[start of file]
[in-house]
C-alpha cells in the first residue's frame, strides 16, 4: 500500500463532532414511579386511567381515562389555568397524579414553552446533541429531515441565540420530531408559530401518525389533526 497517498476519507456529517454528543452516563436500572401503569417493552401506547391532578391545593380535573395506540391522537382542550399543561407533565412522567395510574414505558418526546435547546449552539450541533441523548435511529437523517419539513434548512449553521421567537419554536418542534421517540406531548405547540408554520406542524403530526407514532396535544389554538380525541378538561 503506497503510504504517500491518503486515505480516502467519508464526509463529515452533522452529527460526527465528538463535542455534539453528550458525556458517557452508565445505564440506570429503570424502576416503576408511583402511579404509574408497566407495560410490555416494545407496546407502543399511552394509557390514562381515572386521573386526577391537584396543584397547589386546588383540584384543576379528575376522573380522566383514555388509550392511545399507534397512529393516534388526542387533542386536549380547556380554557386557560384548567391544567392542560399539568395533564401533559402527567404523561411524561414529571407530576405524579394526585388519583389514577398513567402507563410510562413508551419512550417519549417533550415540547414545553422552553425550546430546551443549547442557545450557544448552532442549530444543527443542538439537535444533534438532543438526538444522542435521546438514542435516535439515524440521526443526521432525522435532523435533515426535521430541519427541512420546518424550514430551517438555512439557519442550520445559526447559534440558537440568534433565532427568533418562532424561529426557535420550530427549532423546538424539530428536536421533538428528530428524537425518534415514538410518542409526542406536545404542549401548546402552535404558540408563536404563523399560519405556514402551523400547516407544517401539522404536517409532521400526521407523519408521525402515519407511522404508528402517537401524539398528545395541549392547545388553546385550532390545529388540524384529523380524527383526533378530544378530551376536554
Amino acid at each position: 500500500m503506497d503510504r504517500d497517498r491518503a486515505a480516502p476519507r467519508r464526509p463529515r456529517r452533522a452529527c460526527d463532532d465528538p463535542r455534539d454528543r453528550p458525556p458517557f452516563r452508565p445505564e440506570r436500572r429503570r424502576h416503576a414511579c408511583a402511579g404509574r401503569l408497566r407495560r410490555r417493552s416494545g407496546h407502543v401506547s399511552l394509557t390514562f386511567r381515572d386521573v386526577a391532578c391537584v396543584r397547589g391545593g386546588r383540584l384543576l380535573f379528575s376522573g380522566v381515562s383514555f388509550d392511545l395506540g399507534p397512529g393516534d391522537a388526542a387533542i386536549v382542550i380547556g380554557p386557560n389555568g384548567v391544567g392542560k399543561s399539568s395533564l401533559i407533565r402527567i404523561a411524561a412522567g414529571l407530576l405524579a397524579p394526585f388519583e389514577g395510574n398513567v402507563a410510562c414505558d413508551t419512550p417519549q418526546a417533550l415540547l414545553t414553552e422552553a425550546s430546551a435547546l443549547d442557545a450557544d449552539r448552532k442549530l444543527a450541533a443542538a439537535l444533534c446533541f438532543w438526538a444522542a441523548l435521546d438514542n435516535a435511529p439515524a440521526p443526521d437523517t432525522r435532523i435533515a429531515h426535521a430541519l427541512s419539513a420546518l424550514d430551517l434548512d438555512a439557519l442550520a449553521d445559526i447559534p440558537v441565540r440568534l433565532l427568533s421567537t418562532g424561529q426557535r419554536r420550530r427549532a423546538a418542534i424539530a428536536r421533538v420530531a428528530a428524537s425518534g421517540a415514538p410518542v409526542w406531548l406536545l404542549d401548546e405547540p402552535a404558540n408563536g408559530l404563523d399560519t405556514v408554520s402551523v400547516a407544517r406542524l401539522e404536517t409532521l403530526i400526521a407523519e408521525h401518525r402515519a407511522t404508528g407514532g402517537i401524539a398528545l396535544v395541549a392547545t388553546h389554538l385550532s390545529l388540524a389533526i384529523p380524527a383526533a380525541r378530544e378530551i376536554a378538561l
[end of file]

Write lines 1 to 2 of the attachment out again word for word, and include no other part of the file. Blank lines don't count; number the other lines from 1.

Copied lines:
[in-house]
C-alpha cells in the first residue's frame, strides 16, 4: 500500500463532532414511579386511567381515562389555568397524579414553552446533541429531515441565540420530531408559530401518525389533526 497517498476519507456529517454528543452516563436500572401503569417493552401506547391532578391545593380535573395506540391522537382542550399543561407533565412522567395510574414505558418526546435547546449552539450541533441523548435511529437523517419539513434548512449553521421567537419554536418542534421517540406531548405547540408554520406542524403530526407514532396535544389554538380525541378538561 503506497503510504504517500491518503486515505480516502467519508464526509463529515452533522452529527460526527465528538463535542455534539453528550458525556458517557452508565445505564440506570429503570424502576416503576408511583402511579404509574408497566407495560410490555416494545407496546407502543399511552394509557390514562381515572386521573386526577391537584396543584397547589386546588383540584384543576379528575376522573380522566383514555388509550392511545399507534397512529393516534388526542387533542386536549380547556380554557386557560384548567391544567392542560399539568395533564401533559402527567404523561411524561414529571407530576405524579394526585388519583389514577398513567402507563410510562413508551419512550417519549417533550415540547414545553422552553425550546430546551443549547442557545450557544448552532442549530444543527443542538439537535444533534438532543438526538444522542435521546438514542435516535439515524440521526443526521432525522435532523435533515426535521430541519427541512420546518424550514430551517438555512439557519442550520445559526447559534440558537440568534433565532427568533418562532424561529426557535420550530427549532423546538424539530428536536421533538428528530428524537425518534415514538410518542409526542406536545404542549401548546402552535404558540408563536404563523399560519405556514402551523400547516407544517401539522404536517409532521400526521407523519408521525402515519407511522404508528402517537401524539398528545395541549392547545388553546385550532390545529388540524384529523380524527383526533378530544378530551376536554